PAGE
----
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Montville Township shooting highlights conflict in laws

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    Mark Bornino


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MEDINA — If the two men charged with shooting an assault rifle that sent bullets into two Montville Township homes are convicted of felonies, will they still be able to own guns?

Ohio law says yes.

Federal law says no.

Mark Bornino and R. Daniel Volpone were arrested Jan. 16 after police received 911 calls from two homes that bullets had struck their homes. One of the bullets embedded itself in a kitchen microwave.

Police found Bornino, 53, of 5544 Windfall Road, Montville Township, and Volpone, 45, of Parma, about a third of a mile away, firing an AK-47 assault rifle in Bornino’s backyard at paper targets with no backstop.

No one was injured, but both men were charged with firing a gun over a public road, which carries a maximum penalty of five years in prison and a $10,000 fine.

Both were bound over to a Medina County grand jury, which was scheduled to hear the cases Wednesday and report any indictments Friday.

Asked last week whether the men were in jeopardy of losing the right to possess firearms, county Prosecutor Dean Holman said Ohio law only bars gun possession for those convicted of a “felony offense of violence.”

The charge of firing a gun over a public road, while a third-degree felony punishable by up to five years in prison, would not be considered a crime of violence, Holman said.

Assuming the men were indicted and convicted of that charge, they still would be allowed to possess firearms, he said.

“They’re seeing similar situations in Colorado and Washington with legalizing marijuana. It’s not illegal by state law anymore, but federal agents could still arrest you for it.”

—Michael Benza, senior law instructor at Case Western Reserve University

But Mike Tobin, a spokesman for the U.S. attorney in Cleveland, said federal law is stricter, prohibiting anyone convicted of any crime carrying a potential punishment of more than a year from possessing firearms.

Holman said he wasn’t aware of the difference in the laws.

“I’m only an authority on state law,” he said.

Holman pointed out that only federal courts can enforce federal laws.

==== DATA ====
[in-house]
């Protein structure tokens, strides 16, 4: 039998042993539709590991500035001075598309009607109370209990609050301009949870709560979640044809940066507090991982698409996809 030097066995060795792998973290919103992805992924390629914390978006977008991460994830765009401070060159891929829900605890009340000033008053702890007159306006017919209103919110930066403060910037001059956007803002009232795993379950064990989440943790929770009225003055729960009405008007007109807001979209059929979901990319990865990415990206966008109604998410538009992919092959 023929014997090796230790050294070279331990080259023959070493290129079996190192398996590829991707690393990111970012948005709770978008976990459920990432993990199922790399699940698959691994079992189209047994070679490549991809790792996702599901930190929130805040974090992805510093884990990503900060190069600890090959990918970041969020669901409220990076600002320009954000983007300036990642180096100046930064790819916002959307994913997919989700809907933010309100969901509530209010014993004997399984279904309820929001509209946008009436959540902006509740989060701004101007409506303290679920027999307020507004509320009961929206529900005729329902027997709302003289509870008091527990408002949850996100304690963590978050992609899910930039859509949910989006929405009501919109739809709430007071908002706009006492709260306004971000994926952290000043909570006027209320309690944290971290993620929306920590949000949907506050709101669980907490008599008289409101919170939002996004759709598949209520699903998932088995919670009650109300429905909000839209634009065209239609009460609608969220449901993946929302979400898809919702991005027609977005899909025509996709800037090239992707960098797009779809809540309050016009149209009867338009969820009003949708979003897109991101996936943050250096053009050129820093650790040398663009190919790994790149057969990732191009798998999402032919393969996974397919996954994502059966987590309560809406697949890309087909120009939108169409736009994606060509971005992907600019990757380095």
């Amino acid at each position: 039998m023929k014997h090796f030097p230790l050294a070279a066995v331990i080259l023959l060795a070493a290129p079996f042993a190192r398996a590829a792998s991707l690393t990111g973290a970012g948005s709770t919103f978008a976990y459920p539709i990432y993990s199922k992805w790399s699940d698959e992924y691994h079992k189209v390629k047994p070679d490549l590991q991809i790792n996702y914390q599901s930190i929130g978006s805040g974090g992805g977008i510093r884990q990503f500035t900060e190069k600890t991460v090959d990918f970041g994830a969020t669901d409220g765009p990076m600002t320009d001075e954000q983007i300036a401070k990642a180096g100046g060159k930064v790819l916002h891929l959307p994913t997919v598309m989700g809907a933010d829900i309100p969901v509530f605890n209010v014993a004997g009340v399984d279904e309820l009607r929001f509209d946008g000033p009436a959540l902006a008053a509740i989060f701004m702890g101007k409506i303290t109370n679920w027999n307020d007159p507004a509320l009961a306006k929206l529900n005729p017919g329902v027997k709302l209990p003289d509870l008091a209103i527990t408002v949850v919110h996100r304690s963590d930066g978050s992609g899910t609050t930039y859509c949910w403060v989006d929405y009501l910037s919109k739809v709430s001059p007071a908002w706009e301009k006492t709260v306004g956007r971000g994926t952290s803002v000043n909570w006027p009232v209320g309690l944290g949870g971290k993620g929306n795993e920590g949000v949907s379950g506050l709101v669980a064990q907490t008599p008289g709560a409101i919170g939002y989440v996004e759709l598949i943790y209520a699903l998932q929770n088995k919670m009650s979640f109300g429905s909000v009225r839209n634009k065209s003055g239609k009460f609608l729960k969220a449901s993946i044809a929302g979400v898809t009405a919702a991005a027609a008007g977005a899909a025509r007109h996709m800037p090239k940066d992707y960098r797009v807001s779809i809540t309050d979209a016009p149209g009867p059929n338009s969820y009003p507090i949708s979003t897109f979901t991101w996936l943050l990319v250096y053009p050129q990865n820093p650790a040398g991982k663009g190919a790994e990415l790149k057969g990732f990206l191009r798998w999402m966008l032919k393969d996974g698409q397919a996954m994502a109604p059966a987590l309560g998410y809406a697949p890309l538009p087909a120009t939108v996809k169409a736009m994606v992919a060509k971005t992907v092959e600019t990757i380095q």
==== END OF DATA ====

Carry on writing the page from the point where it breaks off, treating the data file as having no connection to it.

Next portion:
“If it’s prohibited under federal law, (a U.S. attorney) can prosecute it,” he said. “The state courts don’t have that authority.”

As a practical matter, enforcing the federal version of the law would be difficult.

That’s because those barred from possessing firearms under the U.S. law wouldn’t come to the attention of federal authorities unless they were facing other federal charges.

But if they were arrested on state charges, would a U.S. attorney pursue additional charges?

Tobin said he couldn’t give a firm answer.

“If they were convicted of a felony and were found to have a gun, the case could be referred to us,” Tobin said. “Without more knowledge of the circumstances, I’m hesitant to say any more.”

Legal scholars questioned whether a federal prosecutor would pursue a case solely on a gun possession charge.

“I’m just not sure this is a high priority,” Ric Simmons, a professor at Ohio State University’s Moritz College of Law, said. “I think the feds have bigger fish to fry.”

But Simmons stressed that federal law trumps state law.

Michael Benza, a senior law instructor at Case Western Reserve University, agreed. He cited the example of the conflict between federal and state drug laws.

“They’re seeing similar situations in Colorado and Washington with legalizing marijuana,” he said. “It’s not illegal by state law anymore, but federal agents could still arrest you for it.”

Benza also doubted federal authorities would prosecute someone solely for violating the U.S. gun possession law, which carries a maximum punishment of 10 years in prison.

“Whether federal agents would want to spend their resources,” he said, “depends on if there are other factors.”

Benza said “other factors” could include public demand for justice and concern for safety.

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